MTPR

Field Notes

Sunday 12:55 PM, Tuesdays and Fridays at 4:54 PM

For keen observers, a walk to the grocery store or a hike up a mountain can inspire questions. Where do magpies nest?  Why doesn’t a spider stick to its own web? How do water striders keep from sinking?  Every week since 1992, Field Notes has inquired about Montana's  natural history. Produced by the Montana Natural History Center, Field Notes are written by naturalists, students and listeners about the puzzle-tree bark, eagle talons, woolly aphids and giant puffballs of western, central and southwestern Montana.

Interested in writing a Field Note? Contact Allison De Jong, Field Notes editor, at adejong [at] montananaturalist.org or (406) 327-0405.

Birds Of A Feather Flock Together ... To Bathe In Ants?

Jul 7, 2019
A blackbird sunning ... or is it anting?
Hornbeam Arts (CC-BY-NC-2.0) https://www.flickr.com/photos/hornbeam/9272137714

Anting is a bizarre form of bird behavior that has often been observed but is not well understood. It typically involves a bird picking up ants and rubbing or jabbing them into the feathers, especially under the wings and tail. The action is so rapid and vigorous that the bird will often knock itself over onto the ground.

Creating A Backyard Banquet For Butterflies

Jul 1, 2019
Keenan Adams, U.S.F.W.S. (PD)

I recently listened to a Field Note about the joys of designing a backyard landscape for wildlife and birds. As you’re scheming and poring over seed catalogs, consider the smaller winged creatures in your plans. Butterflies not only bring their own delight to a garden, but butterfly gardens have real conservation value. A garden that’s free of pesticides and full of nectar sources and food plants can become habitat for dozens of brightly-colored flitting jewels.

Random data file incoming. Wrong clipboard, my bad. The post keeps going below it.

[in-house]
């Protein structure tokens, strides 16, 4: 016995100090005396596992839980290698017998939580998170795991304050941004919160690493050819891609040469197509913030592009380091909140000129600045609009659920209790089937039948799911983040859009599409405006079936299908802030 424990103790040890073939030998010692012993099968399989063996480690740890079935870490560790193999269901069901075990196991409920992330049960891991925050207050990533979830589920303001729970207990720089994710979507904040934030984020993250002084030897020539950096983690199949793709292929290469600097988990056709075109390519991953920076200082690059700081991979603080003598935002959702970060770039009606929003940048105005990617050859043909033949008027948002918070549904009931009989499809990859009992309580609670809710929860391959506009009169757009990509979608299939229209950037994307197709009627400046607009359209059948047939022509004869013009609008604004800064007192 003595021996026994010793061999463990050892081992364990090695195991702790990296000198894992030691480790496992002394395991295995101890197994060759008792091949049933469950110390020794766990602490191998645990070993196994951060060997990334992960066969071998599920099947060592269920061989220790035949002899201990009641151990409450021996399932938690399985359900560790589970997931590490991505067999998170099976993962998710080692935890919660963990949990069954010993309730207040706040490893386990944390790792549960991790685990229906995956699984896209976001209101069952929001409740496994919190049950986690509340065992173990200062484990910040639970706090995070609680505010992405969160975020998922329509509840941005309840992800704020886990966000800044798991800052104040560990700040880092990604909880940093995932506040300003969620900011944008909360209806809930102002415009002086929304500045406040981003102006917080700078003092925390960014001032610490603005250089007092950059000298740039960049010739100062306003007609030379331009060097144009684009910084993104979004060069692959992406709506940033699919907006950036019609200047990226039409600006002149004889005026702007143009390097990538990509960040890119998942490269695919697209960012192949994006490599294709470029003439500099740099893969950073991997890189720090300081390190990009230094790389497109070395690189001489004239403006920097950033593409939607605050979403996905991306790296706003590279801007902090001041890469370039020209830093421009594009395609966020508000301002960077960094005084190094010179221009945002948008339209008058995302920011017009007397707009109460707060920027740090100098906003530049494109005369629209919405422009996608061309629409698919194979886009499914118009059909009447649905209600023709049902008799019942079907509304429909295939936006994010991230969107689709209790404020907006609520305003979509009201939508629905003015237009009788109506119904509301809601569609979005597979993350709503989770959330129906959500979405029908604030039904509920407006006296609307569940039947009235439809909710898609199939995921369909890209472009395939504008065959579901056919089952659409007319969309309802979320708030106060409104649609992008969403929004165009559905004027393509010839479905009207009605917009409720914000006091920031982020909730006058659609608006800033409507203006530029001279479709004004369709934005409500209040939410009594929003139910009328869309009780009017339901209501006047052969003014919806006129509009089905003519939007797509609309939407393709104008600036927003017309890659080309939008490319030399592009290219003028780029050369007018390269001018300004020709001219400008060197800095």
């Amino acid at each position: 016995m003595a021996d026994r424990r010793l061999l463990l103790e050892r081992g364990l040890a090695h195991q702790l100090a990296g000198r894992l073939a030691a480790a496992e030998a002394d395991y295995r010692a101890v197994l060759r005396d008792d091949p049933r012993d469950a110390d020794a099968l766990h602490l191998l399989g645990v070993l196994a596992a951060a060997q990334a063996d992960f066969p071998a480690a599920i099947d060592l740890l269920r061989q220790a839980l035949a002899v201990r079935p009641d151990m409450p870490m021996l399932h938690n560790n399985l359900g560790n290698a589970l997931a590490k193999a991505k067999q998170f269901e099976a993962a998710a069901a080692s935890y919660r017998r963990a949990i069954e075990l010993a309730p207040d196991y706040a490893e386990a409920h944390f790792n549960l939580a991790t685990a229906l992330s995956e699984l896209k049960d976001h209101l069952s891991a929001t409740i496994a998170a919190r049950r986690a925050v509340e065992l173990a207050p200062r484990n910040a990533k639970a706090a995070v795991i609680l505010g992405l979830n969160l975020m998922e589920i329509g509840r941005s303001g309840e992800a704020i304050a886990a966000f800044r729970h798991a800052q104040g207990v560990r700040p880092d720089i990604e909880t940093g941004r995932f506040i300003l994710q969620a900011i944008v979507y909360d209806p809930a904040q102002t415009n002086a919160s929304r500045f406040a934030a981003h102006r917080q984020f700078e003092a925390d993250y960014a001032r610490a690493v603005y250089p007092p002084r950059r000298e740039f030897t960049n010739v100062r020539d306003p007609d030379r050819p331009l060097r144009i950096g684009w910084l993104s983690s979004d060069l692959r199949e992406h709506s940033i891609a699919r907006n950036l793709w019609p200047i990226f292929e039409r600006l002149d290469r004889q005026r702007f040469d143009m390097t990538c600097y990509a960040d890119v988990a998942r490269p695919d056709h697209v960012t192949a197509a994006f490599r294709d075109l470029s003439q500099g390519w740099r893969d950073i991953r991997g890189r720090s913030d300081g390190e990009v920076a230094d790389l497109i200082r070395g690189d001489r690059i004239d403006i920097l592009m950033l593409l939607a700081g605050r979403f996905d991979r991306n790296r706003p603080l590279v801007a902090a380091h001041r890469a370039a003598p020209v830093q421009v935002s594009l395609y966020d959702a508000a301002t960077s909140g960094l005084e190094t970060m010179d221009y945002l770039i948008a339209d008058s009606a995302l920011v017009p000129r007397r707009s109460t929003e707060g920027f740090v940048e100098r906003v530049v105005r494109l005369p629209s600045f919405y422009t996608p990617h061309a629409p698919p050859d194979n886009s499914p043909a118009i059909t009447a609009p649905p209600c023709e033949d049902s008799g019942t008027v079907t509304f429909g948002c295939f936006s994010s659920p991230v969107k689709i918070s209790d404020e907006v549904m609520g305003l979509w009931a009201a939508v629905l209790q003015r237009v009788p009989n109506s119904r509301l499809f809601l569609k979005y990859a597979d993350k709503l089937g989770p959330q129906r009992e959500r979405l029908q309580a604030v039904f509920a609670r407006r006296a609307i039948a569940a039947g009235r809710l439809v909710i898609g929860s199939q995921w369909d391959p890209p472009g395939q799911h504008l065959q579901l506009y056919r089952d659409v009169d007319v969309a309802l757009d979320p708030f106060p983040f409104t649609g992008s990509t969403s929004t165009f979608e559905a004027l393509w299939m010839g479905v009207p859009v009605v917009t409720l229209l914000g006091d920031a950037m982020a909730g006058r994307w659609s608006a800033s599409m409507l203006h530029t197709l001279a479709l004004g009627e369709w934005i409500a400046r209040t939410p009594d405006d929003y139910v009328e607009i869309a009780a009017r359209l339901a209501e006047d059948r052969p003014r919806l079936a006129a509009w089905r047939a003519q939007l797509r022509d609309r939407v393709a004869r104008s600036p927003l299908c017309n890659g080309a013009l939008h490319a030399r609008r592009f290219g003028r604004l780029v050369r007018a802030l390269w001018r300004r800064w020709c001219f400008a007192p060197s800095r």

Cottonwoods: Born From The Floods

Jun 24, 2019
Cottonwoods line a flood plain on Rock Creek near Missoula.
Josh Burnham

I’ve just started noticing cottonwood seeds in the air again — the bits of white fluff that bounce around on the breeze. It seems impossible that big, beautiful cottonwood trees can grow from such insubstantial beginnings.

How Spider Webs Can Detect Air Pollution

Jun 2, 2019
Studies are analyzing the chemicals and pollutants caught in spider webs to determine the health of certain environments.
Flickr user PermaCultured [CC BY 2.0 (https://creativecommons.org/licenses/by/2.0)]

Classic spiral spider webs are made by orb-weaving spiders which weave them deadly traps for flying insects. But orb spider webs are also electrostatically charged, making them perfect for capturing not only prey but pollen and other small pollutants, indicators of an environment's health.

Clark's Nutcracker
Ryan Mitchell (CC-BY-2.0)

As a bird biologist who studies bird songs, I immediately recognize most sounds I come across in nature: the winnowing of a Wilson’s Snipe, the smack of a Dark-eyed Junco, the zee-chubbity-chub of a Rufous Hummingbird, just to name a few. For me it is a matrix of sound, as diverse and varied as the surrounding landscape. When I hear a strange sound in nature, I can’t give up until I determine its source.

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